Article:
Connect to share and comment
Stockton, Calif., officials are considering taking the first step towards filing for Chapter 9 bankruptcy protection.
Stockton, Calif., officials are considering taking the first step towards filing for Chapter 9 bankruptcy protection. It would be the most populous US city to seek bankruptcy protection if they choose that route, Bloomberg News reported.
More from GlobalPost: Rhode Island city declares bankruptcy
The City Council is scheduled to meet Tuesday to discuss allowing Stockton to enter a "neutral evaluation process" with creditors and authorizing the city manager to suspend some bond payments for the rest of the fiscal year, the Wall Street Journal reported.
"The city is in an immediate and severe fiscal crisis and it is or likely will become unable to meet its financial obligations," City Manager Bob Deis wrote in a memo to council members, the Wall Street Journal reported. "Absent some negotiated adjustments to the City's financial obligations, the city will be insolvent and will have no alternative than to seek bankruptcy protection.”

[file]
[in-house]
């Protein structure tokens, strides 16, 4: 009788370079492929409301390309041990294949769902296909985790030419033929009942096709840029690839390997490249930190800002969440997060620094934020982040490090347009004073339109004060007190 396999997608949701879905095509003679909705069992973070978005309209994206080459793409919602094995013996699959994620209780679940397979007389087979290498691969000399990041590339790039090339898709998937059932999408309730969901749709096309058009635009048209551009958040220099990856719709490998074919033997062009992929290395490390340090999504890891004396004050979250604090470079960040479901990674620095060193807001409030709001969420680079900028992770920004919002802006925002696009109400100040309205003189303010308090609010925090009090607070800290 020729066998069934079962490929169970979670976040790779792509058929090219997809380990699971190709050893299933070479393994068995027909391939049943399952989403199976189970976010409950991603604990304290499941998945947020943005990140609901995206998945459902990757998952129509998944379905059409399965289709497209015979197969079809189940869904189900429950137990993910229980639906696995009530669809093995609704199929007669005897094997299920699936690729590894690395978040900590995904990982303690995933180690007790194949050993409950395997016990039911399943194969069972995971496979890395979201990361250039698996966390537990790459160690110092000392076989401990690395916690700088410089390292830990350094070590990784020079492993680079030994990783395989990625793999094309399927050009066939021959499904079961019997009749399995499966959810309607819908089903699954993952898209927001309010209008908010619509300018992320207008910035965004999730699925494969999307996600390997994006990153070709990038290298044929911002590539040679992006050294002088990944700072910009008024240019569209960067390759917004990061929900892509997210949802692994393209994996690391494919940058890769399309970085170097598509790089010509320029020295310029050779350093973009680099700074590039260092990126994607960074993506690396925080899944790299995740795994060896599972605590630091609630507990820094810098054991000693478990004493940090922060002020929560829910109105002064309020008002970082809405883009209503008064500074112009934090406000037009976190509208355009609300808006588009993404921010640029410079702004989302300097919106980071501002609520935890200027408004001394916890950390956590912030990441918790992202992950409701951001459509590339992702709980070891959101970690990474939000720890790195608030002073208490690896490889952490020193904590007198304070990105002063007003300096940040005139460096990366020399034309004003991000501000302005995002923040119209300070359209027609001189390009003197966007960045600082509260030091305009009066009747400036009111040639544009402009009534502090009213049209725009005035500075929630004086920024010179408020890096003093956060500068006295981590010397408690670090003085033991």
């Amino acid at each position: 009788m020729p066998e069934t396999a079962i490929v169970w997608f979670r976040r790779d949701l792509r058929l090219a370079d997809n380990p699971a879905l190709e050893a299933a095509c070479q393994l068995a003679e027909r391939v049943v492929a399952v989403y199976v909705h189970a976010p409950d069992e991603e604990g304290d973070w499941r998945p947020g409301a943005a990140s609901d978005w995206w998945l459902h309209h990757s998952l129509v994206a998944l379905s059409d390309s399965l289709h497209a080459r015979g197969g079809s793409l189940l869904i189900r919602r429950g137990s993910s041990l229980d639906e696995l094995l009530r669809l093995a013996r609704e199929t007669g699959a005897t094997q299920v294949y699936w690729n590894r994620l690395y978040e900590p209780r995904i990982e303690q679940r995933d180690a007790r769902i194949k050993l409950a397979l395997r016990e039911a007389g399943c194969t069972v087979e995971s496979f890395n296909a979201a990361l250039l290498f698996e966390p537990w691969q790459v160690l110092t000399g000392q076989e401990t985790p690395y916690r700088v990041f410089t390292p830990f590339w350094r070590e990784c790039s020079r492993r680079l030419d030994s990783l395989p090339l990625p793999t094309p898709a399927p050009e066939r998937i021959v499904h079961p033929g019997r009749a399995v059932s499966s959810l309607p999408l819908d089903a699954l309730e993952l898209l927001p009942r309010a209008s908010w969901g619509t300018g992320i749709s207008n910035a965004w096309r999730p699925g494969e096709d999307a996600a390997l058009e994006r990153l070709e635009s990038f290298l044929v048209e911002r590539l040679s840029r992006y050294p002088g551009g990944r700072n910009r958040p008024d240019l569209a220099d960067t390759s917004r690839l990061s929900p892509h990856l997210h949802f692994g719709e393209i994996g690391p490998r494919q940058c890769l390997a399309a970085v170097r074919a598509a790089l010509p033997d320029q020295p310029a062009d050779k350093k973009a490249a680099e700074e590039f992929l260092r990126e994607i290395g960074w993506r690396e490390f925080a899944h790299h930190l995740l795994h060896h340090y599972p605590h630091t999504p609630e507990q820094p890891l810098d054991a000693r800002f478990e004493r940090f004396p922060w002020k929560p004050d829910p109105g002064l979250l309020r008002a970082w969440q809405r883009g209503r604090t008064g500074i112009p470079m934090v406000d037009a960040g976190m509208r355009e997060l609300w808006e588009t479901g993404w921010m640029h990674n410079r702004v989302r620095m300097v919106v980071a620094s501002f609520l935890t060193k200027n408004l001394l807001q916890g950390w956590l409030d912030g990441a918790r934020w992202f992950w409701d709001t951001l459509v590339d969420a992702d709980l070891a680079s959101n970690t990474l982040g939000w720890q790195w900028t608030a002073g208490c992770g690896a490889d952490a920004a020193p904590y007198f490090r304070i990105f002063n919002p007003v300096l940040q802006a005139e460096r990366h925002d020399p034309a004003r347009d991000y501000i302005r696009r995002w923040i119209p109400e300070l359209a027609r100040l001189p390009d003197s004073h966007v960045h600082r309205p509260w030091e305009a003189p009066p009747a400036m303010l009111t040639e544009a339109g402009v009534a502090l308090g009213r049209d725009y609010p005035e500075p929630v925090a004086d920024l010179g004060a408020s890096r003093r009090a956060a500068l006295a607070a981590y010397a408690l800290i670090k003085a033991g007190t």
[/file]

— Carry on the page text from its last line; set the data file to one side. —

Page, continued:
At a press briefing at Stockton’s City Hall today, Deis explained how the city, a farming hub 80 miles from San Francisco, got into this mess, Bloomberg News reported. He said high salary and benefits costs, “bookkeeping errors” and poor fiscal management during the recession had depleted the city’s coffers.
In 2010, Stockton had the second-highest foreclosure rate in the US and the eighth-highest unemployment rate – almost double the national average in Dec. 2010 at 15.9 percent, Bloomberg News reported.
According to the Los Angeles Times:
The city has twice declared fiscal emergencies, and has resorted to severe budget cuts and layoffs to lighten the financial burden. (Stockton's police union revolted against layoffs by posting billboards – emblazoned with the city manager's phone number – warning of further crime in a city where it was already rampant if more police were let go.)
Some city leaders are opposed to filing for bankruptcy because, they say, it would cost taxpayers millions in legal fees while driving down property values and slowing business growth, the LA Times reported. "We're starting to come out of the economic rut we've been in," Councilmember Dale Fritchen told the Stockton Record, according to the LA Times. "We're starting to see some light."
More from GlobalPost: Bankruptcy for Harrisburg, Pa., denied